By Mary Lou Beatty
Poems "tell complex truths of human response," Helen Vendler says, "and they structure words with particular force, wit, charm, intellectual responsibility, and plangency."
For forty years she has been reading poems with close attention, writing books about Keats and Yeats and Shakespeare as well as poets of more recent vintage such as Jorie Graham and Seamus Heaney.
"There's nothing more interesting to me," she told a poetry seminar, "whether in an old poet or a new poet, than figuring out why something has come alive, why somebody has been able to take a blank piece of paper and make something excitingly volatile and surprising all the time, where you don't know what is going to happen next."
Vendler, a professor of literature at Harvard University, is this year's Jefferson Lecturer in the Humanities, the highest honor the federal government bestows for distinction in the field. Among her books are On Extended Wings: Wallace Stevens' Longer Poems; Coming of Age as a Poet: Milton, Keats, Eliot, Plath; The Art of Shakespeare's Sonnets; and The Breaking of Style: Hopkins, Heaney, Graham. She has written poetry reviews for The London Review of Books, The New York Review of Books, The New Yorker, and The New Republic.
In her introduction to The Harvard Book of Contemporary American Poetry, Vendler describes her fascination with the subject. "Poetry is the most speaking of written signs; it is the most designed of spoken utterances; it inhabits, and makes us travelers in, a place where every phrase of the spoken language would be as outlined as an urn, and where each sentence of the written language would ring like 'church bells beyond the starres heard.' Such a place exists nowhere in life." The dissimilarity to prose intrigues her. "While the novel, unstoppable, wants to keep reeling us into its labyrinth, the unjustified margin of poetry pulls us up, even if gently, at the end of each line."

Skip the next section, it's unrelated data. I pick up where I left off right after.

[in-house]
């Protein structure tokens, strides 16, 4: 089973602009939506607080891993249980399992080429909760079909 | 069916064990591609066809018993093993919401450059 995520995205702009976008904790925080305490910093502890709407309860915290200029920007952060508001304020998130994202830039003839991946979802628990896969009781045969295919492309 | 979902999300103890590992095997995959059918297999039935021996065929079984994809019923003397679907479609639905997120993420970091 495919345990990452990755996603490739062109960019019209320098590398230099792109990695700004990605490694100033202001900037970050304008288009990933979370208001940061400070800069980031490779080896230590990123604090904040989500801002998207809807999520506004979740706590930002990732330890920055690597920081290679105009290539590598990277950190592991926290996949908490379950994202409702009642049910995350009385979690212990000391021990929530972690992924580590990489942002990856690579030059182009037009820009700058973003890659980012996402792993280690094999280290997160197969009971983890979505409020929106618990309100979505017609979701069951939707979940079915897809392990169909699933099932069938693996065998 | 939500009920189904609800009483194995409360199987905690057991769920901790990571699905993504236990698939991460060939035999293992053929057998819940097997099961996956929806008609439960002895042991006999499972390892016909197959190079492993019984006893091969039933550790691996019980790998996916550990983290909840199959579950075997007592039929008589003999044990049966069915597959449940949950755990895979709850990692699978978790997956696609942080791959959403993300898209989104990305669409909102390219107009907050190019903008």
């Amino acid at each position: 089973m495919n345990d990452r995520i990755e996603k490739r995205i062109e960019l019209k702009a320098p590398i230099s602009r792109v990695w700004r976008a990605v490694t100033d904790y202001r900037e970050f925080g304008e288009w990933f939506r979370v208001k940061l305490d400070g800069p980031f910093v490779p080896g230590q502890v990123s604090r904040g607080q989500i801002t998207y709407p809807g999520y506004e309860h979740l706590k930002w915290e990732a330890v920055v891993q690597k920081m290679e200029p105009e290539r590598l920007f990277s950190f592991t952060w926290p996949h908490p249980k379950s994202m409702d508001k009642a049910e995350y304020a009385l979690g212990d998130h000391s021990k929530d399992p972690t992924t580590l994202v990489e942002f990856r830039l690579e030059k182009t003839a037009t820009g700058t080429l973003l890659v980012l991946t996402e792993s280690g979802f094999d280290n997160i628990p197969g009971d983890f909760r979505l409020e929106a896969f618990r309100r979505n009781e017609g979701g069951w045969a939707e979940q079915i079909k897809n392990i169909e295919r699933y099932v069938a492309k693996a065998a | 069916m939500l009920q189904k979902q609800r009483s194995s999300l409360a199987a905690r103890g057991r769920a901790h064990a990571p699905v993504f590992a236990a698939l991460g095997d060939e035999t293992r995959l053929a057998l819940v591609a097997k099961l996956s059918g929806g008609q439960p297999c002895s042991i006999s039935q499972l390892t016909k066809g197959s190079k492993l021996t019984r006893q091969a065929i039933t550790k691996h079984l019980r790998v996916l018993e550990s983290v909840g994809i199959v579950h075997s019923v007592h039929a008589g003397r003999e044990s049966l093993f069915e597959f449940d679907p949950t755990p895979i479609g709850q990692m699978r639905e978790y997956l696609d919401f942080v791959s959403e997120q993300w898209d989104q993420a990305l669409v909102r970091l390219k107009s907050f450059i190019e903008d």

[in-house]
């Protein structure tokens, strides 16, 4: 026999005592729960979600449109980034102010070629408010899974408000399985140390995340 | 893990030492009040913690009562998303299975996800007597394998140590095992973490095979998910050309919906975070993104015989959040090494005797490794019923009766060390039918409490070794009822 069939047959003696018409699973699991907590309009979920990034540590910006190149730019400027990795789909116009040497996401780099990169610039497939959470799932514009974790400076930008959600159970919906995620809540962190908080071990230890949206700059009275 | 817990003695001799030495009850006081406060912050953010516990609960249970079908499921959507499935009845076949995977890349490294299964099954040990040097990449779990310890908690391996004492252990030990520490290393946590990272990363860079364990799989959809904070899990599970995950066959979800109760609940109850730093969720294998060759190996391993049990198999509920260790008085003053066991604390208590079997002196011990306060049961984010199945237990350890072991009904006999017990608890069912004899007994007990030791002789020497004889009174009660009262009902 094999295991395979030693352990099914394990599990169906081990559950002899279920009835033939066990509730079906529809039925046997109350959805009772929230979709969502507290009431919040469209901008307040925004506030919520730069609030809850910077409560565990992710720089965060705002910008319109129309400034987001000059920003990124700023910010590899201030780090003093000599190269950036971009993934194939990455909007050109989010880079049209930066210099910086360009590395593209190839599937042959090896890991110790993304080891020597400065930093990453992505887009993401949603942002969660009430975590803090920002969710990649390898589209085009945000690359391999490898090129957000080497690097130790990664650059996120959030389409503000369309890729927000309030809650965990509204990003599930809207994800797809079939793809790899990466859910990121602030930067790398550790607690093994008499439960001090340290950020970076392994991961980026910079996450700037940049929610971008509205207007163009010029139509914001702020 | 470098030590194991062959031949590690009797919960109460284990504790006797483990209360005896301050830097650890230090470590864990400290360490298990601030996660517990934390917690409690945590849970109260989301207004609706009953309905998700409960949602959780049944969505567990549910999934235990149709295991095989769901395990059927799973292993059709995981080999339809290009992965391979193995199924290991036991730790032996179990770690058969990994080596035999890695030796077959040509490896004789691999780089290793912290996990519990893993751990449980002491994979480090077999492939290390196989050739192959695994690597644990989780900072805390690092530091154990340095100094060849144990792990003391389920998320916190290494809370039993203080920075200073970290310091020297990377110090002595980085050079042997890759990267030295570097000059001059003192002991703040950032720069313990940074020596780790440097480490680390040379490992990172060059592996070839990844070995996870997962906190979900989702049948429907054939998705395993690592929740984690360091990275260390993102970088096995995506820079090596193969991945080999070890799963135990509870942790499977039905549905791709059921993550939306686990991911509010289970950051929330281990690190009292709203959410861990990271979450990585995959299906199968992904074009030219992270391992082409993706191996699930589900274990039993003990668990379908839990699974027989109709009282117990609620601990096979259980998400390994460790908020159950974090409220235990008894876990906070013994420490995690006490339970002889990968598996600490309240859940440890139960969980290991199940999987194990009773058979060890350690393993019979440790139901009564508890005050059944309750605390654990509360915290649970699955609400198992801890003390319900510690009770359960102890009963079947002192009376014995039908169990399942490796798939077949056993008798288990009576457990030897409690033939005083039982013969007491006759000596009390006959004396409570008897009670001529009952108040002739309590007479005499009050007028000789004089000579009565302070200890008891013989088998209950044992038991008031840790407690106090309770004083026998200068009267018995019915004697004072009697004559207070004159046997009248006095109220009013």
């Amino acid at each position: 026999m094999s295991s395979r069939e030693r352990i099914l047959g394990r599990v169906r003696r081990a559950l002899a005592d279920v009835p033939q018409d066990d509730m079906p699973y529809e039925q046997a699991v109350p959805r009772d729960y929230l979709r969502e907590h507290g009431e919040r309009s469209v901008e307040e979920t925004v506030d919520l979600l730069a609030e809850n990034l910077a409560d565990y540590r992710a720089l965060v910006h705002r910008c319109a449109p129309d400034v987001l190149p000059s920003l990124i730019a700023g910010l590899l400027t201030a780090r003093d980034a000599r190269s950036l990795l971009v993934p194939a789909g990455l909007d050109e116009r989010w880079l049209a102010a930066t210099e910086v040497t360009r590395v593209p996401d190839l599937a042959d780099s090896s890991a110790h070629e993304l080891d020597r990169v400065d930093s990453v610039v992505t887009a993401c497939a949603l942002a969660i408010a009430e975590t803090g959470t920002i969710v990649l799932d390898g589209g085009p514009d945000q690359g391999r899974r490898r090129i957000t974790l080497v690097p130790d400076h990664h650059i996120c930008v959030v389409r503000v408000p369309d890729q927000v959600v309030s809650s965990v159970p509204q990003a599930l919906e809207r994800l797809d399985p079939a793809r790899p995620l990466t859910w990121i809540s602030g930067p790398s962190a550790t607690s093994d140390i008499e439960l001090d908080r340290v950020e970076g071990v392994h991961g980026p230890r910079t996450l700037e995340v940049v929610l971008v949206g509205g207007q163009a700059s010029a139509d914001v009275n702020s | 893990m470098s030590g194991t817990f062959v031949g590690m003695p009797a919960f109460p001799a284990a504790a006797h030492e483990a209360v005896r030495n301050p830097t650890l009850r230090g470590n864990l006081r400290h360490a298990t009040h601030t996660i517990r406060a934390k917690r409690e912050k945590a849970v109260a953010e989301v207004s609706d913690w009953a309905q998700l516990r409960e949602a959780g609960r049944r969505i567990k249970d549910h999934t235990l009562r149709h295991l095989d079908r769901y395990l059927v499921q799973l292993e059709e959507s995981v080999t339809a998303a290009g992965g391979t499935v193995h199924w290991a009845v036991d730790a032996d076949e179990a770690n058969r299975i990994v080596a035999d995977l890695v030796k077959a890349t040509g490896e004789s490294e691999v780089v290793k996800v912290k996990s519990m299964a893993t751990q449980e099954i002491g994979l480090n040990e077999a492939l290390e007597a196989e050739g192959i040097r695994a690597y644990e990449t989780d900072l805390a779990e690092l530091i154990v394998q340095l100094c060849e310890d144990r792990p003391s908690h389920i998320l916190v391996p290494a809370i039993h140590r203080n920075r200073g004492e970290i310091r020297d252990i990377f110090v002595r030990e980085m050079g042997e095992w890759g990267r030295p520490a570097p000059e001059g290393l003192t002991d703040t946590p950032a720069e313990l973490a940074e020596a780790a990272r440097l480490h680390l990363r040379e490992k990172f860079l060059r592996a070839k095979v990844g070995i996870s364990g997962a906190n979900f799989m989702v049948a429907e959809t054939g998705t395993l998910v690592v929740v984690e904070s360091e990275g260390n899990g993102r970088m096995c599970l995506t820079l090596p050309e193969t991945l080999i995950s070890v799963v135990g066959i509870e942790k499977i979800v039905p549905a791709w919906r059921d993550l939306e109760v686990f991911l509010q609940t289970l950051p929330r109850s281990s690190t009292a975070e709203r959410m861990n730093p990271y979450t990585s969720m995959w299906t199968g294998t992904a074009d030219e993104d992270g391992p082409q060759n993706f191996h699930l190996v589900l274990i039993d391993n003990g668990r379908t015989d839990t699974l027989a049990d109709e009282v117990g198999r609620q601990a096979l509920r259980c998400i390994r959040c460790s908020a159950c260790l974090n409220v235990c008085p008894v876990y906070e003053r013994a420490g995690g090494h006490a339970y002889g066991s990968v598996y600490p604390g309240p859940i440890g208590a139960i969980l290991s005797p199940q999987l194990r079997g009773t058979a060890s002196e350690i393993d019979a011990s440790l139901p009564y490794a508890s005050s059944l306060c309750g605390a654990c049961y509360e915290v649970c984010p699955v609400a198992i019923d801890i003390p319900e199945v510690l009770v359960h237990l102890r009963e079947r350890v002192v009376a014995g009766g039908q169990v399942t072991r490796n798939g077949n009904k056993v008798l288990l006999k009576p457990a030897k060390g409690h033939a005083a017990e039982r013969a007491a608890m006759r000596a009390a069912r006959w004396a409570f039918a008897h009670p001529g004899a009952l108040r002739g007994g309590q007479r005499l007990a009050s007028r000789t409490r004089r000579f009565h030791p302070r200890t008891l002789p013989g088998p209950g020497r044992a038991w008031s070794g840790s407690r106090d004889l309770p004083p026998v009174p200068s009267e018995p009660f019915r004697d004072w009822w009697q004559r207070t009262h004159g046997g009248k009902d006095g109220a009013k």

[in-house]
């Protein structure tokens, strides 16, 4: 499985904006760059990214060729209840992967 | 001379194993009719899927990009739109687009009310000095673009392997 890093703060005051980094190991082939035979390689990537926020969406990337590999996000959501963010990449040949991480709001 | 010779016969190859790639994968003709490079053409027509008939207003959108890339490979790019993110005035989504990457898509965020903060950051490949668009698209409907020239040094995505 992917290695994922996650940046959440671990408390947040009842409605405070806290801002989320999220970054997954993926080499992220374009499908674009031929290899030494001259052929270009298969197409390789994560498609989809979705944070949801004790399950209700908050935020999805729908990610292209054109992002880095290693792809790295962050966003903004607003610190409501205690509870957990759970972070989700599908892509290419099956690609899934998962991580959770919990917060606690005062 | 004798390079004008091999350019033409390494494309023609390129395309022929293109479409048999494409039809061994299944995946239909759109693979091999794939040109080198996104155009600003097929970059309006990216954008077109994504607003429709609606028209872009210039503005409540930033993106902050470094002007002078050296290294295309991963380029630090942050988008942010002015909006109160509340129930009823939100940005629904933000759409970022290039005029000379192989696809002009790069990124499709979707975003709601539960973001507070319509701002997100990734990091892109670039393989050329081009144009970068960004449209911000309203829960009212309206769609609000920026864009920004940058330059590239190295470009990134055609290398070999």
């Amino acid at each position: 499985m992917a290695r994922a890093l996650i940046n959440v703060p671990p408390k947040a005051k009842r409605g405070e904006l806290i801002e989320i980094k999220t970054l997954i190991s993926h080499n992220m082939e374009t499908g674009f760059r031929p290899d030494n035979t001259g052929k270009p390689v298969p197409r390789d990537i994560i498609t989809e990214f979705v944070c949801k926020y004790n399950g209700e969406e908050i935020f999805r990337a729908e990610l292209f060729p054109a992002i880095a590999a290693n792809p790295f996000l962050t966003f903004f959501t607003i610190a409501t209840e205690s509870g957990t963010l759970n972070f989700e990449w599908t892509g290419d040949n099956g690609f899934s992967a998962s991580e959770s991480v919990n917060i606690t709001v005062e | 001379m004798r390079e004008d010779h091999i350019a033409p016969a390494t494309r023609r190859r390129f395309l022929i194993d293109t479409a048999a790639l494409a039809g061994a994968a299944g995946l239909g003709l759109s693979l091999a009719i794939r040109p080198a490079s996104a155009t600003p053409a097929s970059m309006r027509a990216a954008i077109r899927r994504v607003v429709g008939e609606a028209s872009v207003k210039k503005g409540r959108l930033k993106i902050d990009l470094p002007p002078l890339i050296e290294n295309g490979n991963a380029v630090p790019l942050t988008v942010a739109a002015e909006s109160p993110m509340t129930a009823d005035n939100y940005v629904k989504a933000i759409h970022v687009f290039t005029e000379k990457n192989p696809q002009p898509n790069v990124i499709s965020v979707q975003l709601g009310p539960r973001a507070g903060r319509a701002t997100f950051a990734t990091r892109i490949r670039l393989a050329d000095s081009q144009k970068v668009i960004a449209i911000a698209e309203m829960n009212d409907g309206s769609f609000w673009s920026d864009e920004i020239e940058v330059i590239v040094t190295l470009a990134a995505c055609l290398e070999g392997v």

The poet Henri Cole writes about her in this issue, in a role reversal: the poet analyzes the poetry critic. He writes of the intensity with which Vendler listens. She regards the poem as a score for performance. "You don't read or overhear the voice in a poem, you are the voice in the poem."
Vendler, who has been teaching the course "Poems, Poets, Poetry" for more than two decades at Harvard, discusses with NEH Chairman Bruce Cole the possibility of that voice being lost in younger generations. She faults schools for delegating poetry to the occasional visiting poet instead of teaching it as part of the regular curriculum. "A student can graduate from high school in the United States without knowing that there ever was an American architect or composer or painter or sculptor or philosopher, and without reading any of the more complex poems written by our American authors," she said in her 2001 Charles Homer Haskins Lecture.
Vendler believes that the nation should grow into an appreciation of its own heritage and its distinctive American voice. "That, I think, will change," she continued in her lecture, "as we eventually become proud of the significant art-works composed on our own soil, and incorporate them, as part of the patrimony of our patriotism, into the general education of the young. Meanwhile, those of us living a life of learning in what Stevens called 'the radiant and productive atmosphere' of poetry transmit as far as we can, in books and in the classroom, the beautiful, subversive, sustaining, bracing, and demanding legacy of the poets."